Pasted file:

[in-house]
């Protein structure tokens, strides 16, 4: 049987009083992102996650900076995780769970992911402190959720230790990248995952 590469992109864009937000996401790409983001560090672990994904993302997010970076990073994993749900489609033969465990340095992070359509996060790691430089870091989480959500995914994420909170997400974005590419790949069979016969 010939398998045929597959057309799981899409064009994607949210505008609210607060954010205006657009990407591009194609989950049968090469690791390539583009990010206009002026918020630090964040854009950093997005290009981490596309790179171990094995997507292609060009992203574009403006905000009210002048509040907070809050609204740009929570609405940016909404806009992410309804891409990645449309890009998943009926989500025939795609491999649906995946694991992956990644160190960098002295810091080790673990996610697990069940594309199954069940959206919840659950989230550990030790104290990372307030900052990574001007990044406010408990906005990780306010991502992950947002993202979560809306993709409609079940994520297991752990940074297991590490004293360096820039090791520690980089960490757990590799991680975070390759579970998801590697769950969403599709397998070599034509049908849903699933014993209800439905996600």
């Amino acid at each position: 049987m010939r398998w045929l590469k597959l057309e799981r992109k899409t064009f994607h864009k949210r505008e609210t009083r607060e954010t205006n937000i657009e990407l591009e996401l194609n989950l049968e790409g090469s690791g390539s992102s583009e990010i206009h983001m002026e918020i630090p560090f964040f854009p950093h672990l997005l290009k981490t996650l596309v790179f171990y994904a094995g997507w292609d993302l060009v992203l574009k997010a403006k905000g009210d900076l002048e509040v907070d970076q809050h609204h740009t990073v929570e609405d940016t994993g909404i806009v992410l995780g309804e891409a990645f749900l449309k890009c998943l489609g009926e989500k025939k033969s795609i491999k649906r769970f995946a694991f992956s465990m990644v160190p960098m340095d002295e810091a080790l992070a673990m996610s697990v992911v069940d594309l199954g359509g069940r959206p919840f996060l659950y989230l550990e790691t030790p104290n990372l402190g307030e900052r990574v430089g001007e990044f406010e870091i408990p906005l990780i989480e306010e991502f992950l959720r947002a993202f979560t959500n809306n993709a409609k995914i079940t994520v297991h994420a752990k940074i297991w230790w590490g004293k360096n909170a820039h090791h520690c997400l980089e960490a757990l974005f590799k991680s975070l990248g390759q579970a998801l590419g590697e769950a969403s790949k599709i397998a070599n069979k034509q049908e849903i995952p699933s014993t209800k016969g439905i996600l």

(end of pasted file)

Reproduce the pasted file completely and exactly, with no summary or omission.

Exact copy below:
[in-house]
């Protein structure tokens, strides 16, 4: 049987009083992102996650900076995780769970992911402190959720230790990248995952 590469992109864009937000996401790409983001560090672990994904993302997010970076990073994993749900489609033969465990340095992070359509996060790691430089870091989480959500995914994420909170997400974005590419790949069979016969 010939398998045929597959057309799981899409064009994607949210505008609210607060954010205006657009990407591009194609989950049968090469690791390539583009990010206009002026918020630090964040854009950093997005290009981490596309790179171990094995997507292609060009992203574009403006905000009210002048509040907070809050609204740009929570609405940016909404806009992410309804891409990645449309890009998943009926989500025939795609491999649906995946694991992956990644160190960098002295810091080790673990996610697990069940594309199954069940959206919840659950989230550990030790104290990372307030900052990574001007990044406010408990906005990780306010991502992950947002993202979560809306993709409609079940994520297991752990940074297991590490004293360096820039090791520690980089960490757990590799991680975070390759579970998801590697769950969403599709397998070599034509049908849903699933014993209800439905996600």
């Amino acid at each position: 049987m010939r398998w045929l590469k597959l057309e799981r992109k899409t064009f994607h864009k949210r505008e609210t009083r607060e954010t205006n937000i657009e990407l591009e996401l194609n989950l049968e790409g090469s690791g390539s992102s583009e990010i206009h983001m002026e918020i630090p560090f964040f854009p950093h672990l997005l290009k981490t996650l596309v790179f171990y994904a094995g997507w292609d993302l060009v992203l574009k997010a403006k905000g009210d900076l002048e509040v907070d970076q809050h609204h740009t990073v929570e609405d940016t994993g909404i806009v992410l995780g309804e891409a990645f749900l449309k890009c998943l489609g009926e989500k025939k033969s795609i491999k649906r769970f995946a694991f992956s465990m990644v160190p960098m340095d002295e810091a080790l992070a673990m996610s697990v992911v069940d594309l199954g359509g069940r959206p919840f996060l659950y989230l550990e790691t030790p104290n990372l402190g307030e900052r990574v430089g001007e990044f406010e870091i408990p906005l990780i989480e306010e991502f992950l959720r947002a993202f979560t959500n809306n993709a409609k995914i079940t994520v297991h994420a752990k940074i297991w230790w590490g004293k360096n909170a820039h090791h520690c997400l980089e960490a757990l974005f590799k991680s975070l990248g390759q579970a998801l590419g590697e769950a969403s790949k599709i397998a070599n069979k034509q049908e849903i995952p699933s014993t209800k016969g439905i996600l």